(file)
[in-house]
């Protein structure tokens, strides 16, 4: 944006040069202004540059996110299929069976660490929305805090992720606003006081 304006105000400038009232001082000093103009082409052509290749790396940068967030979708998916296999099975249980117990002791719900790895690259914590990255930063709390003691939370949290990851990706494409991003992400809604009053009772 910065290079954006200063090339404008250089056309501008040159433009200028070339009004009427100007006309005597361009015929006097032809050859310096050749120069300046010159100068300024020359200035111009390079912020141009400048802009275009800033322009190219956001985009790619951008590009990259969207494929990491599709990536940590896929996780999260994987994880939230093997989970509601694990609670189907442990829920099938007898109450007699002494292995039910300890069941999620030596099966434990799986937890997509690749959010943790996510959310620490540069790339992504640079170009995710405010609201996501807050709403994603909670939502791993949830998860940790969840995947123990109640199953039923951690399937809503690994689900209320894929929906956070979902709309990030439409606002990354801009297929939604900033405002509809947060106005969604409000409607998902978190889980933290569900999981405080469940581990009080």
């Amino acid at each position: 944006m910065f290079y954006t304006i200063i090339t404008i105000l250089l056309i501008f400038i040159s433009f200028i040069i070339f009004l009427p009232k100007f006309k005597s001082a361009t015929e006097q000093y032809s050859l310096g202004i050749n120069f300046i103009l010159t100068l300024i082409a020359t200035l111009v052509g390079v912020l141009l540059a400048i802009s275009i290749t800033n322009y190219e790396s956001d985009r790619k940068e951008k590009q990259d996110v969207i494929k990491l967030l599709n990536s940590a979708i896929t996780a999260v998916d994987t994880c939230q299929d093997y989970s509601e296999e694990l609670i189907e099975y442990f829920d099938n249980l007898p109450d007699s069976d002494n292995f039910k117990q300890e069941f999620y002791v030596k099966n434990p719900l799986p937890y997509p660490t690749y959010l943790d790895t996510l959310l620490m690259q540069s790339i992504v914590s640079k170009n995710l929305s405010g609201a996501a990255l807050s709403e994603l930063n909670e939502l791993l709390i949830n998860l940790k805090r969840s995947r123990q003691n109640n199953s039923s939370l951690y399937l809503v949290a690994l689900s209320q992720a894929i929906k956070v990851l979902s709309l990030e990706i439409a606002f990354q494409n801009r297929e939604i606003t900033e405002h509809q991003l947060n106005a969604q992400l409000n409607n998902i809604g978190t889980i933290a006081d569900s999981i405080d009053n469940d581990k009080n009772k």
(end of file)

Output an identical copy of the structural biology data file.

[in-house]
């Protein structure tokens, strides 16, 4: 944006040069202004540059996110299929069976660490929305805090992720606003006081 304006105000400038009232001082000093103009082409052509290749790396940068967030979708998916296999099975249980117990002791719900790895690259914590990255930063709390003691939370949290990851990706494409991003992400809604009053009772 910065290079954006200063090339404008250089056309501008040159433009200028070339009004009427100007006309005597361009015929006097032809050859310096050749120069300046010159100068300024020359200035111009390079912020141009400048802009275009800033322009190219956001985009790619951008590009990259969207494929990491599709990536940590896929996780999260994987994880939230093997989970509601694990609670189907442990829920099938007898109450007699002494292995039910300890069941999620030596099966434990799986937890997509690749959010943790996510959310620490540069790339992504640079170009995710405010609201996501807050709403994603909670939502791993949830998860940790969840995947123990109640199953039923951690399937809503690994689900209320894929929906956070979902709309990030439409606002990354801009297929939604900033405002509809947060106005969604409000409607998902978190889980933290569900999981405080469940581990009080």
């Amino acid at each position: 944006m910065f290079y954006t304006i200063i090339t404008i105000l250089l056309i501008f400038i040159s433009f200028i040069i070339f009004l009427p009232k100007f006309k005597s001082a361009t015929e006097q000093y032809s050859l310096g202004i050749n120069f300046i103009l010159t100068l300024i082409a020359t200035l111009v052509g390079v912020l141009l540059a400048i802009s275009i290749t800033n322009y190219e790396s956001d985009r790619k940068e951008k590009q990259d996110v969207i494929k990491l967030l599709n990536s940590a979708i896929t996780a999260v998916d994987t994880c939230q299929d093997y989970s509601e296999e694990l609670i189907e099975y442990f829920d099938n249980l007898p109450d007699s069976d002494n292995f039910k117990q300890e069941f999620y002791v030596k099966n434990p719900l799986p937890y997509p660490t690749y959010l943790d790895t996510l959310l620490m690259q540069s790339i992504v914590s640079k170009n995710l929305s405010g609201a996501a990255l807050s709403e994603l930063n909670e939502l791993l709390i949830n998860l940790k805090r969840s995947r123990q003691n109640n199953s039923s939370l951690y399937l809503v949290a690994l689900s209320q992720a894929i929906k956070v990851l979902s709309l990030e990706i439409a606002f990354q494409n801009r297929e939604i606003t900033e405002h509809q991003l947060n106005a969604q992400l409000n409607n998902i809604g978190t889980i933290a006081d569900s999981i405080d009053n469940d581990k009080n009772k």